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Photo of Michael Anastasio

Michael R. Anastasio
Director
for Lawrence Livermore National Laboratory

Award-Winning Technology in the National Interest

LIVERMORE National Laboratory plays a vital role in our nation’s security by ensuring the safety and reliability of U.S. nuclear forces and providing analyses and technologies to further international nonproliferation goals. Because of its capabilities, the Laboratory is also assuming important responsibilities in homeland security. The successes we’ve achieved in our national and homeland security programs are due, in large measure, to our focus on mission and the Laboratory’s multidisciplinary approach to problem solving. Teams with expertise in physics, chemistry, computing, materials science, engineering, and bioscience work toward defined goals, developing innovative tools and technologies to accomplish their objectives. Many of the advances lead to unanticipated products that benefit scientific research, energy and environmental management, health care, and other areas where there are pressing national needs.
One indicator of Livermore’s technological creativity is our success over the years in garnering R&D 100 awards. Each year, R&D Magazine announces its choice of the top 100 technological advances that contribute to a national need or improve a system or service in society. Livermore earned five of these prestigious awards this year, bringing the Laboratory’s cumulative total to 102 awards. The breadth of Livermore’s technical expertise is reflected in this year’s winners, which include a pathogen detector for airborne releases of biological threat agents, a laser to neutralize land mines, software that integrates graphics applications, a safe, energy-efficient magnetically levitated train system, and a gene silencer that has potential in treating cancer and other diseases.
The Autonomous Pathogen Detection System (APDS), a follow-on to a pathogen detector that won a 2003 R&D 100 Award (see S&TR, October 2003, BASIS Counters Airborne Bioterrorism), was honored for its ability to rapidly detect airborne releases of three types of biological threat agents—bacteria, viruses, and toxins. The APDS team included researchers from six Laboratory directorates. The two consecutive awards in pathogen detection underscore the important focus on protecting our nation from a possible bioterrorist threat and the vital contributions Livermore is making to meet this need.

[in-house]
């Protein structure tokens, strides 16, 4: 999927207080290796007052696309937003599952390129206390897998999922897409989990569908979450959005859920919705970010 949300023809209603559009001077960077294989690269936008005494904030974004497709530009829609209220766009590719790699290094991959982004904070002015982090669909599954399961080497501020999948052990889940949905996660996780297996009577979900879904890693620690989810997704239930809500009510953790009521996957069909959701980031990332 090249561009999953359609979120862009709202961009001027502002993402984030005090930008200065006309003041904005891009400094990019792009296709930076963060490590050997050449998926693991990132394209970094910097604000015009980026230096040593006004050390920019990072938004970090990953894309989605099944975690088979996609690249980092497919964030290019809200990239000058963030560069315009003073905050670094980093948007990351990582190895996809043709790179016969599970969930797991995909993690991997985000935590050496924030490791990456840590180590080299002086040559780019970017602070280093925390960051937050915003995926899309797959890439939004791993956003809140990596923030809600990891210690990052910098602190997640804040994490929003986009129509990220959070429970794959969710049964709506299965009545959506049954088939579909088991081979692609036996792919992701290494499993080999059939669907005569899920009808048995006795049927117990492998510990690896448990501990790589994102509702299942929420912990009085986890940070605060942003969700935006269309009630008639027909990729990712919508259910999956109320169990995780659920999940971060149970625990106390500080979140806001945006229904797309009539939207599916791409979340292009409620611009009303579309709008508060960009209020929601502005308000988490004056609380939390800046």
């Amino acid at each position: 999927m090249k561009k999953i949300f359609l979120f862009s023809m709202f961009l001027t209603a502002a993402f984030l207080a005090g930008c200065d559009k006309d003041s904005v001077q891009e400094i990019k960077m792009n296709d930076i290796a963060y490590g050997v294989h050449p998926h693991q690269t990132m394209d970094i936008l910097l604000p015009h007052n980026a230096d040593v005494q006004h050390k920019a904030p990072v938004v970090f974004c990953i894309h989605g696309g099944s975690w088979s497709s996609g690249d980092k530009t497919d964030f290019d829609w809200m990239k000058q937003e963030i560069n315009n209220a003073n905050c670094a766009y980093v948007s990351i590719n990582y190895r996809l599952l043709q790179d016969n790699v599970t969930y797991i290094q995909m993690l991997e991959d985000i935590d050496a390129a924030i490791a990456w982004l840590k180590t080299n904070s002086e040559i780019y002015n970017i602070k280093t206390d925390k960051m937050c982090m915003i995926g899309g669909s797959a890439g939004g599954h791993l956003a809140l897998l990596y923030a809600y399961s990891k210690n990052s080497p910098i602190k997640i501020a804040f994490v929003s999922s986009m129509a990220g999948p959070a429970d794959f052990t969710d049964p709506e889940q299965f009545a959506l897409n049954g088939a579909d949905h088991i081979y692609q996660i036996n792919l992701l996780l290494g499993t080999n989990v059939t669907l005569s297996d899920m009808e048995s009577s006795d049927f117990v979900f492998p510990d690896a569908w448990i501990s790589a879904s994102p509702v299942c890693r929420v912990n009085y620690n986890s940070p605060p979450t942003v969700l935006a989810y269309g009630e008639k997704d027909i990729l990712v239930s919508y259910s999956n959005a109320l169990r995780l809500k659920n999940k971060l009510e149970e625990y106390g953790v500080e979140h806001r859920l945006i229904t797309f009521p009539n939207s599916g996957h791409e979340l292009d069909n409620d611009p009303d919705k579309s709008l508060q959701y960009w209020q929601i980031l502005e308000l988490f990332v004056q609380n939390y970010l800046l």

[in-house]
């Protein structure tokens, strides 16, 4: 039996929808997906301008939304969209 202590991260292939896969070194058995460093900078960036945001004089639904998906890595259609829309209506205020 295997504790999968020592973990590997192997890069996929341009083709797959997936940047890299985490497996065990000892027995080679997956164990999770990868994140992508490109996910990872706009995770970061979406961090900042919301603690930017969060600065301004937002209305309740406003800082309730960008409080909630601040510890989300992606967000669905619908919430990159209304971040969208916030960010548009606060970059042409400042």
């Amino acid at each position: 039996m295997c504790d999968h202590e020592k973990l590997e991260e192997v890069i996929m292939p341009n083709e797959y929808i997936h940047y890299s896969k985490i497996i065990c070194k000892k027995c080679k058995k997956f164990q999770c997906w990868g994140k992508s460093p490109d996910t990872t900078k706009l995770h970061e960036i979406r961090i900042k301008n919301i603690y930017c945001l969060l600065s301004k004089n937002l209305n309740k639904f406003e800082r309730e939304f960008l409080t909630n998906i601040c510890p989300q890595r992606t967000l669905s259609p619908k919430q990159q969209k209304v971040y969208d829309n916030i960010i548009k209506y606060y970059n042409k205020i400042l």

The software program Chromium combines graphical data from networked desktop computers to create a seamless, single image. It not only advances parallel supercomputing capabilities, but it also fosters numerous parallel visualization projects at universities and private industries. This project highlights the value of partnering with other institutions. The Livermore team collaborated with two universities and a private firm to develop the software, and more than 21,000 copies of this open-source software have already been downloaded for use.
Inductrack, a magnetically levitated train system, could provide a solution to the nation’s urban and intercity rail needs. Development teams from Livermore and General Atomics (GA) in San Diego share the award for Inductrack. GA has licensed the technology to develop a rail system for the U.S. Department of Transportation.
Technologies involving Livermore lasers have received many R&D 100 awards over the years. A novel system to uncover and neutralize land mines with a diode-pumped pulsed laser received a 2004 award. The technology for this laser originated from Livermore’s solid-state heat capacity laser, which was designed to destroy mortars and missiles in short-range battlefield defense—a technology that was honored by R&D Magazine in 2002. (See S&TR, October 2002, World’s Most Powerful Solid-State Laser.)
Livermore’s fifth R&D 100 Award was earned for a hybrid gene-silencing technology. Gene silencing by ribonucleic acid (RNA) interference keeps detrimental proteins from harming the body by limiting their expression. The new hybrid molecules, which last 10 times longer and cost half as much as conventional molecules, could allow physicians to provide an effective treatment for cancer and other human diseases.
These awards make clear the importance of Livermore’s many connections with the broad scientific and technological community as we pursue research and development to strengthen national security. Many of Livermore’s 102 R&D 100 awards have been attributable to successful partnerships with universities, other national laboratories, and private industry. These collaborations contribute to the Laboratory’s vitality, enhancing Livermore’s capabilities, generating new ideas, and leading to science and technology breakthroughs that help us in all our programs. I am proud to extend my personal congratulations to this year’s winners.



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Lawrence Livermore National Laboratory
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UCRL-52000-04-10 | October 8, 2004